A Machiavellian manual on what's really happening in the Nashville music industry—including the stars stripped of glitz. Here's a Nashville you've never seen. Everyone is smiling and looking good, but all—performers, managers, booking agents, investors—have so many stab marks in the back they look like shark bait. Faragher—who owns his own booking agency and has handled the likes of Jerry Lee Lewis, Ronnie Milsap, Barbara Mandrell, Ricky Travis, Lou Rawls, James Brown, and Fats Domino- -explains what really goes down in the deals, both legal and illegal. Just as Marc Eliot (Down Thunder Road, 1991) exposed the mechanics of the rock business's handling of Bruce Springsteen, here Faragher rips the top, sides, bottom, and doors off the whole double-dealing, byzantine country-music business. And he explains the trading pieces—the performers themselves—along the way. The performer Faragher lusted to represent was Jerry Lee Lewis, whom he revered despite Lewis being an ``egomaniac, a drug abuser, a heavy drinker...and having been married almost as many times as Henry VIII....'' Ricky Skaggs was ``the perfect example of an agent's nightmare,'' always whining and refusing to play where alcohol was served and cigarettes were smoked—although he did play for a Marlboro-sponsored concert for twice his usual fee. James Brown—called, according to Faragher, a ``Living Legend'' by the public but a ``Living Nightmare'' by those involved with him on a daily basis—insisted on being addressed as 'Mr. Brown,' and always pulled on a dirty white glove before shaking hands. Faragher also devotes a fascinating chapter to the ``hustlers of all shapes and sizes'' that fill Nashville. Most common among these are the ``wallet surgeons,'' who relieve the life savings of rubes who want to be stars. Straightforward writing, unique anecdotes, and everything you're not supposed to know about the music biz. (Twenty-four pages of photographs—not seen.)

Pub Date: Dec. 15, 1992

ISBN: 1-55972-134-0

Page Count: 420

Publisher: Birch Lane Press

Review Posted Online: May 20, 2010

Kirkus Reviews Issue: Oct. 15, 1992

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This is not the Nutcracker sweet, as passed on by Tchaikovsky and Marius Petipa. No, this is the original Hoffmann tale of 1816, in which the froth of Christmas revelry occasionally parts to let the dark underside of childhood fantasies and fears peek through. The boundaries between dream and reality fade, just as Godfather Drosselmeier, the Nutcracker's creator, is seen as alternately sinister and jolly. And Italian artist Roberto Innocenti gives an errily realistic air to Marie's dreams, in richly detailed illustrations touched by a mysterious light. A beautiful version of this classic tale, which will captivate adults and children alike. (Nutcracker; $35.00; Oct. 28, 1996; 136 pp.; 0-15-100227-4)

Pub Date: Oct. 28, 1996

ISBN: 0-15-100227-4

Page Count: 136

Publisher: Harcourt

Review Posted Online: May 20, 2010

Kirkus Reviews Issue: Aug. 15, 1996

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From the national correspondent for PBS's MacNeil-Lehrer Newshour: a moving memoir of her youth in the Deep South and her role in desegregating the Univ. of Georgia. The eldest daughter of an army chaplain, Hunter-Gault was born in what she calls the ``first of many places that I would call `my place' ''—the small village of Due West, tucked away in a remote little corner of South Carolina. While her father served in Korea, Hunter-Gault and her mother moved first to Covington, Georgia, and then to Atlanta. In ``L.A.'' (lovely Atlanta), surrounded by her loving family and a close-knit black community, the author enjoyed a happy childhood participating in activities at church and at school, where her intellectual and leadership abilities soon were noticed by both faculty and peers. In high school, Hunter-Gault found herself studying the ``comic-strip character Brenda Starr as I might have studied a journalism textbook, had there been one.'' Determined to be a journalist, she applied to several colleges—all outside of Georgia, for ``to discourage the possibility that a black student would even think of applying to one of those white schools, the state provided money for black students'' to study out of state. Accepted at Michigan's Wayne State, the author was encouraged by local civil-rights leaders to apply, along with another classmate, to the Univ. of Georgia as well. Her application became a test of changing racial attitudes, as well as of the growing strength of the civil-rights movement in the South, and Gault became a national figure as she braved an onslaught of hostilities and harassment to become the first black woman to attend the university. A remarkably generous, fair-minded account of overcoming some of the biggest, and most intractable, obstacles ever deployed by southern racists. (Photographs—not seen.)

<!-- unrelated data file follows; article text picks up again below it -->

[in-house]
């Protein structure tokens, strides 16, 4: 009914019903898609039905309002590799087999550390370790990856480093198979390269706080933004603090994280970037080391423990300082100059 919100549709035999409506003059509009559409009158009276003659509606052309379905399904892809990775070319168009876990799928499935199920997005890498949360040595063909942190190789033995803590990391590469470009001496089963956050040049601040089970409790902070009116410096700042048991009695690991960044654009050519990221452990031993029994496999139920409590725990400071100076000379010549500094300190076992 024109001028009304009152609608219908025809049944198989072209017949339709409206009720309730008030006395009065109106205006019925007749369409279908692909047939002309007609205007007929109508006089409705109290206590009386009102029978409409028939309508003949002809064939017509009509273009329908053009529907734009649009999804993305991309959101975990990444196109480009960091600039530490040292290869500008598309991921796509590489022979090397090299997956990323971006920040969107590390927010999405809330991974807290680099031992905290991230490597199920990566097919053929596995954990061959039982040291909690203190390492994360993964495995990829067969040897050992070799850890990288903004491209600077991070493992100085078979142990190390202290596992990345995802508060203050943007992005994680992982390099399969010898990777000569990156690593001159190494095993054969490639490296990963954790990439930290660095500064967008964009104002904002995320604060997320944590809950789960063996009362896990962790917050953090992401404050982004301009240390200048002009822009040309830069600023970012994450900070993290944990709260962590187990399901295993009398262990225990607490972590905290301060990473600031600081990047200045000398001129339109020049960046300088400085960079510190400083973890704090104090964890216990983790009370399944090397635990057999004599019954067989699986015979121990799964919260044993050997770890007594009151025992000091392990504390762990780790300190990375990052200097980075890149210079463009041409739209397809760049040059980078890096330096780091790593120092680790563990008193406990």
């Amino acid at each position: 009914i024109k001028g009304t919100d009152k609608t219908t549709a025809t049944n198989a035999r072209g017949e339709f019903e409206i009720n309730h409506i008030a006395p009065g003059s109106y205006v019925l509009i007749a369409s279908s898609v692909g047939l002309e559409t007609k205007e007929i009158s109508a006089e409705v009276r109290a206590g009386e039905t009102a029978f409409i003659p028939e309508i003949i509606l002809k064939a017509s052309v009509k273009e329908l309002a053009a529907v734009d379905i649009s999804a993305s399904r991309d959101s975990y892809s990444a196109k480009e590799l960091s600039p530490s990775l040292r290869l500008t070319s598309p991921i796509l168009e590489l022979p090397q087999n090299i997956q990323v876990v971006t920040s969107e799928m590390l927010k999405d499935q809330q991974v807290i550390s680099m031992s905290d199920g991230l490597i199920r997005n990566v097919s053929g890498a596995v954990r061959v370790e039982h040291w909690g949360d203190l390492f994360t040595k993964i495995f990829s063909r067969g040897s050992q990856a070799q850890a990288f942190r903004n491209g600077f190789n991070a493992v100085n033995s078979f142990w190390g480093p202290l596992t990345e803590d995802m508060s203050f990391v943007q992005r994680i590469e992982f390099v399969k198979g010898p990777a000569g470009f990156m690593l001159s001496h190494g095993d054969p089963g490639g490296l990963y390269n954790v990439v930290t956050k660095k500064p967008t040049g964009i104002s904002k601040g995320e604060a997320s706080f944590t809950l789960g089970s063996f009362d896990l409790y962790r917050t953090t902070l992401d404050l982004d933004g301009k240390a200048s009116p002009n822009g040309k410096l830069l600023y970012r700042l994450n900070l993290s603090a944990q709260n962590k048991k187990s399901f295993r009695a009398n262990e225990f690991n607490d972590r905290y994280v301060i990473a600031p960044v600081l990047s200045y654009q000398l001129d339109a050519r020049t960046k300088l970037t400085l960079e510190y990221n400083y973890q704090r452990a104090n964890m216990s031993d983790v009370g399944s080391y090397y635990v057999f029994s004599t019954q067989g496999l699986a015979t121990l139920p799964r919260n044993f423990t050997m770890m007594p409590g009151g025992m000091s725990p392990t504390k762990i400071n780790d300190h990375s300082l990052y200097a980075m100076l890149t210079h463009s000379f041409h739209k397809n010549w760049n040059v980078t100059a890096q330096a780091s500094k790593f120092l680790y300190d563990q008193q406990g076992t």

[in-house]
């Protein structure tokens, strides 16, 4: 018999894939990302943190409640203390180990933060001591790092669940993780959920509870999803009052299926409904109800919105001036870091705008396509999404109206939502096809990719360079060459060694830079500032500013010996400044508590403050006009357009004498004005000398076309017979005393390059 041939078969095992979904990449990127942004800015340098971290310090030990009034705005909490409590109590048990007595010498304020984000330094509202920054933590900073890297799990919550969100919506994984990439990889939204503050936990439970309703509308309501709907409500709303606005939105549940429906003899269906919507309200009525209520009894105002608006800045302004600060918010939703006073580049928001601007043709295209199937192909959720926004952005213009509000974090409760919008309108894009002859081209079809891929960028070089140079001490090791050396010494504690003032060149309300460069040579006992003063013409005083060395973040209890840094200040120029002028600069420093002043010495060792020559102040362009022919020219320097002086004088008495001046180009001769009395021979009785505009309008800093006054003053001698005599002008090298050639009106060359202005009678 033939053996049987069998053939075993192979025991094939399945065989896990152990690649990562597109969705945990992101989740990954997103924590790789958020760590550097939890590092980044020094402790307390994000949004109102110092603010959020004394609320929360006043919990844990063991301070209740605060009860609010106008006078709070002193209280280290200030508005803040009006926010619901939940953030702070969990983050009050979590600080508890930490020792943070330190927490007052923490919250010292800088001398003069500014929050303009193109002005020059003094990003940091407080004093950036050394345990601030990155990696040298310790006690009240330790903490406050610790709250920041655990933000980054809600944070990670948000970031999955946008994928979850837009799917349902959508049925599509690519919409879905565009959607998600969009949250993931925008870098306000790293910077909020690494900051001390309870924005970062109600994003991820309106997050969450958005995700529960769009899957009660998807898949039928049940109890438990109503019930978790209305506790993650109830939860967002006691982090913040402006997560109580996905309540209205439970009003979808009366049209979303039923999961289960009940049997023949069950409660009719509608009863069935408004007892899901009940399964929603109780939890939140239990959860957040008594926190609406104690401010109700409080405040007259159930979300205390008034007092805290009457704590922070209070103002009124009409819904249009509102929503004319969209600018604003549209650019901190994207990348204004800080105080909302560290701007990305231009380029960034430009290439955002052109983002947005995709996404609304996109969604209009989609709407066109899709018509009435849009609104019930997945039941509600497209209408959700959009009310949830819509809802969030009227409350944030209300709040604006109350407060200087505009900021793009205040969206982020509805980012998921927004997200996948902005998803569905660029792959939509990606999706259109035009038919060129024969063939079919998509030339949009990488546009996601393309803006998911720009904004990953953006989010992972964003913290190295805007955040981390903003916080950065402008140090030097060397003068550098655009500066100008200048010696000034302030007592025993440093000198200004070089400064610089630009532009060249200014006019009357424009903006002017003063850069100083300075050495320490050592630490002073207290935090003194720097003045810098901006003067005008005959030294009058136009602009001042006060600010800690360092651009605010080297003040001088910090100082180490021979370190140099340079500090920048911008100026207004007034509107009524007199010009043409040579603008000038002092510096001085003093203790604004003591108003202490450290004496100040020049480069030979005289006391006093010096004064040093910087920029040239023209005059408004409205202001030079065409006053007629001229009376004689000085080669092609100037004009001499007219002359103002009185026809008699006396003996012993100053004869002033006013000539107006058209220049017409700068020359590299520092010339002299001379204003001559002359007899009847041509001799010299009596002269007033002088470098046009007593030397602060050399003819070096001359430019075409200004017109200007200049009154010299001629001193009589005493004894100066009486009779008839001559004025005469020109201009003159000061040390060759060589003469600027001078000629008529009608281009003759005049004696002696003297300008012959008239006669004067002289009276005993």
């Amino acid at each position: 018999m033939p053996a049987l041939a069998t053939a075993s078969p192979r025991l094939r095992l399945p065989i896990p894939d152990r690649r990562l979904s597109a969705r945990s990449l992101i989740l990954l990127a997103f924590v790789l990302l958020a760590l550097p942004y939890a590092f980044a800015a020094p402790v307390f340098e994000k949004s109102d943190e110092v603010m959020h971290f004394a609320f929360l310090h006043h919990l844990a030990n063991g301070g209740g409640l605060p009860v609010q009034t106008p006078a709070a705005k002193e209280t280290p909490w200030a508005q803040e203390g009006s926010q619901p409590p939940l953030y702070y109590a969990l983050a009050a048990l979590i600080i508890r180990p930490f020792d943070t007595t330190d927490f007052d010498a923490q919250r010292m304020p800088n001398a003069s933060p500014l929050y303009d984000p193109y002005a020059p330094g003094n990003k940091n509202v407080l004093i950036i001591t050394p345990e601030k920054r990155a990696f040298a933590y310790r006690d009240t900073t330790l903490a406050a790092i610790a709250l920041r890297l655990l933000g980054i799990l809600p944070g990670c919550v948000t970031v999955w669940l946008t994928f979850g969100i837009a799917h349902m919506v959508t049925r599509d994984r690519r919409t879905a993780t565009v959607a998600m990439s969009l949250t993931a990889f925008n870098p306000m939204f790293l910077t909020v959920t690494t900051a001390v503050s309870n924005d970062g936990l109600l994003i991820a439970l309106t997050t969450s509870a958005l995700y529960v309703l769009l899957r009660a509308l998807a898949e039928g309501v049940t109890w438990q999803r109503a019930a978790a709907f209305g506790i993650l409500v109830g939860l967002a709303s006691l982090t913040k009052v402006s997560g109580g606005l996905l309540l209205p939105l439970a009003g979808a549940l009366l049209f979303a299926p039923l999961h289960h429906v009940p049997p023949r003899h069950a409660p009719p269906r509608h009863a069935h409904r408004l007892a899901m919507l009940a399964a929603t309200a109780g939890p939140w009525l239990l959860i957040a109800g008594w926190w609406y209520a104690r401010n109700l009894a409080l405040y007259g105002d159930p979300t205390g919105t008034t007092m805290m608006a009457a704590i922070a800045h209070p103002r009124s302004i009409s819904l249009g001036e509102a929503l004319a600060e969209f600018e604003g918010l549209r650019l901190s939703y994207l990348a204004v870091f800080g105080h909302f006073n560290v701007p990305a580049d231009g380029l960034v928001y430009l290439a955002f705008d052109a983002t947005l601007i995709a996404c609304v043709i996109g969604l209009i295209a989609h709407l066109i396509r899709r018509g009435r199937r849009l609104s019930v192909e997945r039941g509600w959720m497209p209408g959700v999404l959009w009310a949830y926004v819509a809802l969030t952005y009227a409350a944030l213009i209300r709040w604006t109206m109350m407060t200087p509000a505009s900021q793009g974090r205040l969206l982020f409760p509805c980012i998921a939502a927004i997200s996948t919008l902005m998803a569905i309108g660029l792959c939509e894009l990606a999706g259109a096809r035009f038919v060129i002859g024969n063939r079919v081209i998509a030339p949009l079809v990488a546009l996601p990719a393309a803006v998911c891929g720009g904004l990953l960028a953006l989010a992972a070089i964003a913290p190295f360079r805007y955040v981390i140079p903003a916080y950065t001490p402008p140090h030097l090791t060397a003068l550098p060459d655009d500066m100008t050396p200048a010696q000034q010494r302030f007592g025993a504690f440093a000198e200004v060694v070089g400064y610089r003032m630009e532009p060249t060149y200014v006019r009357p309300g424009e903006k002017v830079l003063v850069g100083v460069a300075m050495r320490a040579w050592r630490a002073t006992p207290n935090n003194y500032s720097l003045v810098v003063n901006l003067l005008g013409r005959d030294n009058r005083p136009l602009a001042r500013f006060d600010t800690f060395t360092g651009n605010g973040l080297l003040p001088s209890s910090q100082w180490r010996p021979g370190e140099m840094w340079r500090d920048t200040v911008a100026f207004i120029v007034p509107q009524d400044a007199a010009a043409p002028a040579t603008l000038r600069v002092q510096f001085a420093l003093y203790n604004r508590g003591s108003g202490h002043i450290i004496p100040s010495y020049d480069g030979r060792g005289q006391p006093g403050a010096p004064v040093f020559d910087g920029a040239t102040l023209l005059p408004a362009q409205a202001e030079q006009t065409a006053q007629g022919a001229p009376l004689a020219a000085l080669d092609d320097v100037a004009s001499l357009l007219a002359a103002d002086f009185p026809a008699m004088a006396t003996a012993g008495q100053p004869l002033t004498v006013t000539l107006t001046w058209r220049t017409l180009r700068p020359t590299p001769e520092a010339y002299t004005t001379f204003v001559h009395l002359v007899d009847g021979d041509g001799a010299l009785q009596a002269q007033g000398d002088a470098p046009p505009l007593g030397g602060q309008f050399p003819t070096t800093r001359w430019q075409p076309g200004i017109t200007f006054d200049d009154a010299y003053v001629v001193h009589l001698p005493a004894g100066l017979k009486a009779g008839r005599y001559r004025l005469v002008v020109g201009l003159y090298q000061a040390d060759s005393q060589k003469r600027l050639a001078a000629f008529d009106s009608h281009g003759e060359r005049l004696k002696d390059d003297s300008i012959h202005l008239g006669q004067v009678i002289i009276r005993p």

Pub Date: Nov. 1, 1992

ISBN: 0-374-17563-2

Page Count: 192

Publisher: Farrar, Straus and Giroux

Review Posted Online: May 20, 2010

Kirkus Reviews Issue: Sept. 1, 1992

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